Parramatta Girls Training Home was investigated in 1945 by the Delinquency Committee of the New South Wales Child Advisory Council, led by Mrs Mary Tenison-Woods. The report was extremely critical of the management of the establishment and of the approaches used to deal with the girls within it. As a result, the institutions' name was changed to Parramatta Girls Training School. However, on the inside, the staff stayed the same and very little changed for girls.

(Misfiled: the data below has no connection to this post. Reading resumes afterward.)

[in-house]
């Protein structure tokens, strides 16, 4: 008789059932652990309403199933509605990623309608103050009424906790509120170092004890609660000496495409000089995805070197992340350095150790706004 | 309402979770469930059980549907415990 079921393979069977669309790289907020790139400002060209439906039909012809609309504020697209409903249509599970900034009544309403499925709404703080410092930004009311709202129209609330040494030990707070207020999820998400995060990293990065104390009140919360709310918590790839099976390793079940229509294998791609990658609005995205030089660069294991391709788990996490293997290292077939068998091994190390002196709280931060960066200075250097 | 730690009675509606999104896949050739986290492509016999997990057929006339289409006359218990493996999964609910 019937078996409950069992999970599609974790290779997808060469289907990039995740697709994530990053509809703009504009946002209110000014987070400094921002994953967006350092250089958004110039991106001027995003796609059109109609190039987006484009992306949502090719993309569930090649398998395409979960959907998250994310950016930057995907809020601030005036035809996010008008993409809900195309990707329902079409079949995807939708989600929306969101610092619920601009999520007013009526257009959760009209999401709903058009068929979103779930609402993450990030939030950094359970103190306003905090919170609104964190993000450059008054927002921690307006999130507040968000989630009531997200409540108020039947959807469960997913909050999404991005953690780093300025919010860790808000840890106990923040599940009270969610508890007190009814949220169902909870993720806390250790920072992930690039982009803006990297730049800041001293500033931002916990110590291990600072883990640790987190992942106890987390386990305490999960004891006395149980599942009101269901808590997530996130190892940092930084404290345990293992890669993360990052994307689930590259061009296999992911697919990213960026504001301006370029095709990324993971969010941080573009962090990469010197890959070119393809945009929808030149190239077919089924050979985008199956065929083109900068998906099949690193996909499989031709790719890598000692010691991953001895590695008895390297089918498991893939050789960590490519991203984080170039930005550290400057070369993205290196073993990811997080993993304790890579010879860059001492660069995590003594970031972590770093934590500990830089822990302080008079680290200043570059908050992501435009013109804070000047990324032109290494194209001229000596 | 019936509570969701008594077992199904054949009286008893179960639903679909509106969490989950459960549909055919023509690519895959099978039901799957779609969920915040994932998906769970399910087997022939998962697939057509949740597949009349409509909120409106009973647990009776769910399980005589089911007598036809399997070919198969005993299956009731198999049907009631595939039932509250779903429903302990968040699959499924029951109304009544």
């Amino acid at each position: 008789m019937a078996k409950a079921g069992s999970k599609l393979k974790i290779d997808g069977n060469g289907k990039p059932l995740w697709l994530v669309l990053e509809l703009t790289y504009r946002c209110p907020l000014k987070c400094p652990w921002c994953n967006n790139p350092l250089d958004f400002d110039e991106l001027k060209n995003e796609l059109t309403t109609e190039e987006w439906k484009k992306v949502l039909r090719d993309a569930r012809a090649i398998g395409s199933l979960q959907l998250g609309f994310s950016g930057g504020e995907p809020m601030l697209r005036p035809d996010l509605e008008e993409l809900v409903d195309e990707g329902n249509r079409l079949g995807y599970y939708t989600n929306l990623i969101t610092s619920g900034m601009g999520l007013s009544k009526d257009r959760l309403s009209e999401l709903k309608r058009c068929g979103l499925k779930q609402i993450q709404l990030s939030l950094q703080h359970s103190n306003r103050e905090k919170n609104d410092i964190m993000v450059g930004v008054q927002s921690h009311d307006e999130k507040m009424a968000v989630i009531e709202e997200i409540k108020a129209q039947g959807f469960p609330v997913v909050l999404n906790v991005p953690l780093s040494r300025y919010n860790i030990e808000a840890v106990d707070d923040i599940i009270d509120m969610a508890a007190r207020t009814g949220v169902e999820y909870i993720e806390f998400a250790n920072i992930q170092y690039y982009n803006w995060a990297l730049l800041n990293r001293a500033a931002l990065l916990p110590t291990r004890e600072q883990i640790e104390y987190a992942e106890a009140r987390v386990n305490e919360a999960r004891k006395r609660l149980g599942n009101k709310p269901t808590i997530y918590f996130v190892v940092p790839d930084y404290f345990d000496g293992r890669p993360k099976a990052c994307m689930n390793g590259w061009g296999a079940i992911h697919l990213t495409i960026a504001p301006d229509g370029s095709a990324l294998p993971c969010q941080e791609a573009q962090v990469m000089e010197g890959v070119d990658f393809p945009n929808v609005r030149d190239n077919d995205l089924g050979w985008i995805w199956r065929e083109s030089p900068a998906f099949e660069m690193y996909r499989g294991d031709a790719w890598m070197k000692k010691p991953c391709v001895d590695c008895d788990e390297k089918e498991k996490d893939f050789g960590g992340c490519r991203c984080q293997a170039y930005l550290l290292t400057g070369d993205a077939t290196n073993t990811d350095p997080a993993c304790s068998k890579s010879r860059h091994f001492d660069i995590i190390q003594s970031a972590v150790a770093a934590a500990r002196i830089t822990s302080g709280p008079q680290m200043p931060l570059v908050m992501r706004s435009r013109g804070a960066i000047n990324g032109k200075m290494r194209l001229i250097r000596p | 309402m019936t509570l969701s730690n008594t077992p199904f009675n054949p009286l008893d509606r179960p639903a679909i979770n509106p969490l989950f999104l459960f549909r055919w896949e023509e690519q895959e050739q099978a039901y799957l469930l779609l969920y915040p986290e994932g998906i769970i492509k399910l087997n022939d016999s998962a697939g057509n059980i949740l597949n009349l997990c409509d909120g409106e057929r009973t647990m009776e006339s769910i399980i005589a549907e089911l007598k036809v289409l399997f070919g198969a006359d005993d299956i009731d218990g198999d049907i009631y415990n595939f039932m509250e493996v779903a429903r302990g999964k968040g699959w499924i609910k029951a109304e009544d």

There was a close relationship between Myee Hostel and the Parramatta Girls' Training School in the post-war period. In 1965, the Department Annual Report described how pregnant young women were transferred from Parramatta to Myee around the seventh month of their pregnancy. These admissions of pregnant women took place under Section 21C of the Child Welfare Act. These women had their babies at Crown Street Hospital. A social worker worked full-time with the pregnant young women who went from Parramatta to Myee, providing "support and intensive counselling given to the girls is helping them to become settled, to accept their situation, to be willing to co-operate in making plans for their future and later to carry them out" (1967 Child Welfare Department Annual Report, p.13).